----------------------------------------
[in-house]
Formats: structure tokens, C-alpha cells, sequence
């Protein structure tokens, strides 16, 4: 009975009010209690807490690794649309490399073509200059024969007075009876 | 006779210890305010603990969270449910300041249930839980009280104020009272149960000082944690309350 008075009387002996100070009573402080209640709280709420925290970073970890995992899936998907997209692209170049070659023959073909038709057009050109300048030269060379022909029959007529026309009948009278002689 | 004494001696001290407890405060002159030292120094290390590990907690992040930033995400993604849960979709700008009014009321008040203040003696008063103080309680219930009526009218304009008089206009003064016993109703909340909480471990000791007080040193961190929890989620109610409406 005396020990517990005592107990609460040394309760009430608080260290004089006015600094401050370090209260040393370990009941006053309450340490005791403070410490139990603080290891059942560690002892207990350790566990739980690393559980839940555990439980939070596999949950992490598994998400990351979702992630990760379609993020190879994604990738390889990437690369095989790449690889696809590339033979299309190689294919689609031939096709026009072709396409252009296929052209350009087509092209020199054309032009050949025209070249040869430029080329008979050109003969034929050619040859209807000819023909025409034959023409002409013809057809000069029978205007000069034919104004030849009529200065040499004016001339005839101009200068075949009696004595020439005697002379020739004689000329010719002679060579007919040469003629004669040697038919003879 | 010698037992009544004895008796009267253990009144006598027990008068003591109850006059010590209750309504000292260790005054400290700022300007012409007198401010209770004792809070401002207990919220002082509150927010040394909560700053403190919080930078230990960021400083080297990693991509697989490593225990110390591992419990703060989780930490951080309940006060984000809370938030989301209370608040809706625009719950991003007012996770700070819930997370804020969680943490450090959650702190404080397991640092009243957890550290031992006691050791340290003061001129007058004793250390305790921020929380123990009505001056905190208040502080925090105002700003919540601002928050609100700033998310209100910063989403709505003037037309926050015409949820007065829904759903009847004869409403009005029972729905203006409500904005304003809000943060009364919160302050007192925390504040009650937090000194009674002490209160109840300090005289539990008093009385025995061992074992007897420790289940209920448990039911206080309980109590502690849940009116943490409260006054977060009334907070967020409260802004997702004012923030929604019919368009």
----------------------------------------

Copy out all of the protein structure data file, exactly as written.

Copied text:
[in-house]
Formats: structure tokens, C-alpha cells, sequence
């Protein structure tokens, strides 16, 4: 009975009010209690807490690794649309490399073509200059024969007075009876 | 006779210890305010603990969270449910300041249930839980009280104020009272149960000082944690309350 008075009387002996100070009573402080209640709280709420925290970073970890995992899936998907997209692209170049070659023959073909038709057009050109300048030269060379022909029959007529026309009948009278002689 | 004494001696001290407890405060002159030292120094290390590990907690992040930033995400993604849960979709700008009014009321008040203040003696008063103080309680219930009526009218304009008089206009003064016993109703909340909480471990000791007080040193961190929890989620109610409406 005396020990517990005592107990609460040394309760009430608080260290004089006015600094401050370090209260040393370990009941006053309450340490005791403070410490139990603080290891059942560690002892207990350790566990739980690393559980839940555990439980939070596999949950992490598994998400990351979702992630990760379609993020190879994604990738390889990437690369095989790449690889696809590339033979299309190689294919689609031939096709026009072709396409252009296929052209350009087509092209020199054309032009050949025209070249040869430029080329008979050109003969034929050619040859209807000819023909025409034959023409002409013809057809000069029978205007000069034919104004030849009529200065040499004016001339005839101009200068075949009696004595020439005697002379020739004689000329010719002679060579007919040469003629004669040697038919003879 | 010698037992009544004895008796009267253990009144006598027990008068003591109850006059010590209750309504000292260790005054400290700022300007012409007198401010209770004792809070401002207990919220002082509150927010040394909560700053403190919080930078230990960021400083080297990693991509697989490593225990110390591992419990703060989780930490951080309940006060984000809370938030989301209370608040809706625009719950991003007012996770700070819930997370804020969680943490450090959650702190404080397991640092009243957890550290031992006691050791340290003061001129007058004793250390305790921020929380123990009505001056905190208040502080925090105002700003919540601002928050609100700033998310209100910063989403709505003037037309926050015409949820007065829904759903009847004869409403009005029972729905203006409500904005304003809000943060009364919160302050007192925390504040009650937090000194009674002490209160109840300090005289539990008093009385025995061992074992007897420790289940209920448990039911206080309980109590502690849940009116943490409260006054977060009334907070967020409260802004997702004012923030929604019919368009």